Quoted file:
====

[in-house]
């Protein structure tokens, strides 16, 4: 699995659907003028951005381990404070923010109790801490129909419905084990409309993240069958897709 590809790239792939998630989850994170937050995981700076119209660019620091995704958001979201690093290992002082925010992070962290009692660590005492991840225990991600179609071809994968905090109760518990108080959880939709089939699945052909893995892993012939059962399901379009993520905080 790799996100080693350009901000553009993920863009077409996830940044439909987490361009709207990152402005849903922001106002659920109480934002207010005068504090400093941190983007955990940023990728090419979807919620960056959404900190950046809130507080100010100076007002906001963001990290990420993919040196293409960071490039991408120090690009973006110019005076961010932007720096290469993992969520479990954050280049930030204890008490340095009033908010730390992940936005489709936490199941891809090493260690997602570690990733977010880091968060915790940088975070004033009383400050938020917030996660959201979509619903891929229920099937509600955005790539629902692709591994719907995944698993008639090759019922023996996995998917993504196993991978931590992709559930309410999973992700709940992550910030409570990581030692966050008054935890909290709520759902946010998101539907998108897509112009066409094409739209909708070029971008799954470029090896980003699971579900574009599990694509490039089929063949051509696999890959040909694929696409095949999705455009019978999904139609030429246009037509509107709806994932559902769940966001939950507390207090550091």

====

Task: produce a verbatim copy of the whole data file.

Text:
[in-house]
């Protein structure tokens, strides 16, 4: 699995659907003028951005381990404070923010109790801490129909419905084990409309993240069958897709 590809790239792939998630989850994170937050995981700076119209660019620091995704958001979201690093290992002082925010992070962290009692660590005492991840225990991600179609071809994968905090109760518990108080959880939709089939699945052909893995892993012939059962399901379009993520905080 790799996100080693350009901000553009993920863009077409996830940044439909987490361009709207990152402005849903922001106002659920109480934002207010005068504090400093941190983007955990940023990728090419979807919620960056959404900190950046809130507080100010100076007002906001963001990290990420993919040196293409960071490039991408120090690009973006110019005076961010932007720096290469993992969520479990954050280049930030204890008490340095009033908010730390992940936005489709936490199941891809090493260690997602570690990733977010880091968060915790940088975070004033009383400050938020917030996660959201979509619903891929229920099937509600955005790539629902692709591994719907995944698993008639090759019922023996996995998917993504196993991978931590992709559930309410999973992700709940992550910030409570990581030692966050008054935890909290709520759902946010998101539907998108897509112009066409094409739209909708070029971008799954470029090896980003699971579900574009599990694509490039089929063949051509696999890959040909694929696409095949999705455009019978999904139609030429246009037509509107709806994932559902769940966001939950507390207090550091």